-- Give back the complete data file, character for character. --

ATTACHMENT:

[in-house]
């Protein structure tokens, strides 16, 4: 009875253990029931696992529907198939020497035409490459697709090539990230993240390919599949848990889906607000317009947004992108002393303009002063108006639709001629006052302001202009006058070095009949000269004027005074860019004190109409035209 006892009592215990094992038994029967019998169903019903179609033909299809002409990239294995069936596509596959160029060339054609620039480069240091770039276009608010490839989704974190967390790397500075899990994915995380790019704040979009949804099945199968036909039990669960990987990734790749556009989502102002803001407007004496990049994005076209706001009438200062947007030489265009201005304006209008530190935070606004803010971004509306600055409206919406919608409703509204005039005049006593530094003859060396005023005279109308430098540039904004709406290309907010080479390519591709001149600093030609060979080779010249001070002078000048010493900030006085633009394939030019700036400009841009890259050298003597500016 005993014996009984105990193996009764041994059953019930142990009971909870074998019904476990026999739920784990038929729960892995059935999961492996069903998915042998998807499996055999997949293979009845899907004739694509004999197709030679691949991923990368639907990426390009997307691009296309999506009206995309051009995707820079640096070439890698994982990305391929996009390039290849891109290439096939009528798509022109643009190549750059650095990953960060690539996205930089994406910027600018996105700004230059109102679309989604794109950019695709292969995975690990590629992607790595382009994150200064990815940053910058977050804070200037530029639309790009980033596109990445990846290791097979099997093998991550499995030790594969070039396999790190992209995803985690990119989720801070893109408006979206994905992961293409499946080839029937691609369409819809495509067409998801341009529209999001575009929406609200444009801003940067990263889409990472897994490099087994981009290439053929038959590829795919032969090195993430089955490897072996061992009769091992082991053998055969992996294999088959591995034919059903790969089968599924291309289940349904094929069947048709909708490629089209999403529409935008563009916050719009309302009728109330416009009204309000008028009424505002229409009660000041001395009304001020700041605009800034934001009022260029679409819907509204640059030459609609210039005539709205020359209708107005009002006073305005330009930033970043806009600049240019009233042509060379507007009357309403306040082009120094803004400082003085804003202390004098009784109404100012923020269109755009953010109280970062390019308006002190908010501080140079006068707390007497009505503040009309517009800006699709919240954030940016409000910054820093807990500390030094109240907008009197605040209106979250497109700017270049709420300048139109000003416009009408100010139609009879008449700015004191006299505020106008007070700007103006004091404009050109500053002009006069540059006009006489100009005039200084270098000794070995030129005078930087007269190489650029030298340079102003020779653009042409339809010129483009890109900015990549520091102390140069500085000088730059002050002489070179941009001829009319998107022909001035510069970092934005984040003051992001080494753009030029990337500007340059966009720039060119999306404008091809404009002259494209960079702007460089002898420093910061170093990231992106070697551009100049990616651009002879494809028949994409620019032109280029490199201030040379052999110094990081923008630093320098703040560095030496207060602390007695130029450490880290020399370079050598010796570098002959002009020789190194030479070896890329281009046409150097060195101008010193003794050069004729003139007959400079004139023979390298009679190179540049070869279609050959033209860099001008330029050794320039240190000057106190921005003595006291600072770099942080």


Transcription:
[in-house]
């Protein structure tokens, strides 16, 4: 009875253990029931696992529907198939020497035409490459697709090539990230993240390919599949848990889906607000317009947004992108002393303009002063108006639709001629006052302001202009006058070095009949000269004027005074860019004190109409035209 006892009592215990094992038994029967019998169903019903179609033909299809002409990239294995069936596509596959160029060339054609620039480069240091770039276009608010490839989704974190967390790397500075899990994915995380790019704040979009949804099945199968036909039990669960990987990734790749556009989502102002803001407007004496990049994005076209706001009438200062947007030489265009201005304006209008530190935070606004803010971004509306600055409206919406919608409703509204005039005049006593530094003859060396005023005279109308430098540039904004709406290309907010080479390519591709001149600093030609060979080779010249001070002078000048010493900030006085633009394939030019700036400009841009890259050298003597500016 005993014996009984105990193996009764041994059953019930142990009971909870074998019904476990026999739920784990038929729960892995059935999961492996069903998915042998998807499996055999997949293979009845899907004739694509004999197709030679691949991923990368639907990426390009997307691009296309999506009206995309051009995707820079640096070439890698994982990305391929996009390039290849891109290439096939009528798509022109643009190549750059650095990953960060690539996205930089994406910027600018996105700004230059109102679309989604794109950019695709292969995975690990590629992607790595382009994150200064990815940053910058977050804070200037530029639309790009980033596109990445990846290791097979099997093998991550499995030790594969070039396999790190992209995803985690990119989720801070893109408006979206994905992961293409499946080839029937691609369409819809495509067409998801341009529209999001575009929406609200444009801003940067990263889409990472897994490099087994981009290439053929038959590829795919032969090195993430089955490897072996061992009769091992082991053998055969992996294999088959591995034919059903790969089968599924291309289940349904094929069947048709909708490629089209999403529409935008563009916050719009309302009728109330416009009204309000008028009424505002229409009660000041001395009304001020700041605009800034934001009022260029679409819907509204640059030459609609210039005539709205020359209708107005009002006073305005330009930033970043806009600049240019009233042509060379507007009357309403306040082009120094803004400082003085804003202390004098009784109404100012923020269109755009953010109280970062390019308006002190908010501080140079006068707390007497009505503040009309517009800006699709919240954030940016409000910054820093807990500390030094109240907008009197605040209106979250497109700017270049709420300048139109000003416009009408100010139609009879008449700015004191006299505020106008007070700007103006004091404009050109500053002009006069540059006009006489100009005039200084270098000794070995030129005078930087007269190489650029030298340079102003020779653009042409339809010129483009890109900015990549520091102390140069500085000088730059002050002489070179941009001829009319998107022909001035510069970092934005984040003051992001080494753009030029990337500007340059966009720039060119999306404008091809404009002259494209960079702007460089002898420093910061170093990231992106070697551009100049990616651009002879494809028949994409620019032109280029490199201030040379052999110094990081923008630093320098703040560095030496207060602390007695130029450490880290020399370079050598010796570098002959002009020789190194030479070896890329281009046409150097060195101008010193003794050069004729003139007959400079004139023979390298009679190179540049070869279609050959033209860099001008330029050794320039240190000057106190921005003595006291600072770099942080």